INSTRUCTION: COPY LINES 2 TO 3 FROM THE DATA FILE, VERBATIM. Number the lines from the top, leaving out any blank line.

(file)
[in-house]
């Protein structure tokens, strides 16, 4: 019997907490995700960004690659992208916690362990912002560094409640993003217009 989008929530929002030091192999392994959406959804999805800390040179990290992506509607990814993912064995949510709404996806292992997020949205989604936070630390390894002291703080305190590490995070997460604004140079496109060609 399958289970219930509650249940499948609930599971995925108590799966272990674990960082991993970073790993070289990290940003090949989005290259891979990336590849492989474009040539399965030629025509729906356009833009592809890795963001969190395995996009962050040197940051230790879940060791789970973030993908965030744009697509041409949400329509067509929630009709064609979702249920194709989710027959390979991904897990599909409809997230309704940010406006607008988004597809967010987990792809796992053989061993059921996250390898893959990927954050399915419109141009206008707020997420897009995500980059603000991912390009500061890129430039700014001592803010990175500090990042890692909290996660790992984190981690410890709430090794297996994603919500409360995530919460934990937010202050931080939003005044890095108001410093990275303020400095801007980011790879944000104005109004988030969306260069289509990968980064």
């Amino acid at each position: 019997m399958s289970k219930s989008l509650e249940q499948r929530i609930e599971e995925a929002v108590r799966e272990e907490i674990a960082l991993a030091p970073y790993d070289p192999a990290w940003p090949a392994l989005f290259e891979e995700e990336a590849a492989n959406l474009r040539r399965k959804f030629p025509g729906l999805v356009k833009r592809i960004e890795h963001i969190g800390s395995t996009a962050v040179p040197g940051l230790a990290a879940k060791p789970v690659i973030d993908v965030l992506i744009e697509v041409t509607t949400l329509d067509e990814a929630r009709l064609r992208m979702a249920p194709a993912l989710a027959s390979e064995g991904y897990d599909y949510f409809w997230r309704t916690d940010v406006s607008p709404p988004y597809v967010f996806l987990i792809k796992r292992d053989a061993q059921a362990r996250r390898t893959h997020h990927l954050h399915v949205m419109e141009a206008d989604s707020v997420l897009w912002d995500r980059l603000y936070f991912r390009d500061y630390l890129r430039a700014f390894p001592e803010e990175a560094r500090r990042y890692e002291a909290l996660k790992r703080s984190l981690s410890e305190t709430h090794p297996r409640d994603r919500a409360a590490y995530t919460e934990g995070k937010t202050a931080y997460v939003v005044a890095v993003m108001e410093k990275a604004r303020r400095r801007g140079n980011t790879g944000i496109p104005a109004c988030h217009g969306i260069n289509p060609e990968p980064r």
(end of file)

């Protein structure tokens, strides 16, 4: 019997907490995700960004690659992208916690362990912002560094409640993003217009 989008929530929002030091192999392994959406959804999805800390040179990290992506509607990814993912064995949510709404996806292992997020949205989604936070630390390894002291703080305190590490995070997460604004140079496109060609 399958289970219930509650249940499948609930599971995925108590799966272990674990960082991993970073790993070289990290940003090949989005290259891979990336590849492989474009040539399965030629025509729906356009833009592809890795963001969190395995996009962050040197940051230790879940060791789970973030993908965030744009697509041409949400329509067509929630009709064609979702249920194709989710027959390979991904897990599909409809997230309704940010406006607008988004597809967010987990792809796992053989061993059921996250390898893959990927954050399915419109141009206008707020997420897009995500980059603000991912390009500061890129430039700014001592803010990175500090990042890692909290996660790992984190981690410890709430090794297996994603919500409360995530919460934990937010202050931080939003005044890095108001410093990275303020400095801007980011790879944000104005109004988030969306260069289509990968980064």
């Amino acid at each position: 019997m399958s289970k219930s989008l509650e249940q499948r929530i609930e599971e995925a929002v108590r799966e272990e907490i674990a960082l991993a030091p970073y790993d070289p192999a990290w940003p090949a392994l989005f290259e891979e995700e990336a590849a492989n959406l474009r040539r399965k959804f030629p025509g729906l999805v356009k833009r592809i960004e890795h963001i969190g800390s395995t996009a962050v040179p040197g940051l230790a990290a879940k060791p789970v690659i973030d993908v965030l992506i744009e697509v041409t509607t949400l329509d067509e990814a929630r009709l064609r992208m979702a249920p194709a993912l989710a027959s390979e064995g991904y897990d599909y949510f409809w997230r309704t916690d940010v406006s607008p709404p988004y597809v967010f996806l987990i792809k796992r292992d053989a061993q059921a362990r996250r390898t893959h997020h990927l954050h399915v949205m419109e141009a206008d989604s707020v997420l897009w912002d995500r980059l603000y936070f991912r390009d500061y630390l890129r430039a700014f390894p001592e803010e990175a560094r500090r990042y890692e002291a909290l996660k790992r703080s984190l981690s410890e305190t709430h090794p297996r409640d994603r919500a409360a590490y995530t919460e934990g995070k937010t202050a931080y997460v939003v005044a890095v993003m108001e410093k990275a604004r303020r400095r801007g140079n980011t790879g944000i496109p104005a109004c988030h217009g969306i260069n289509p060609e990968p980064r």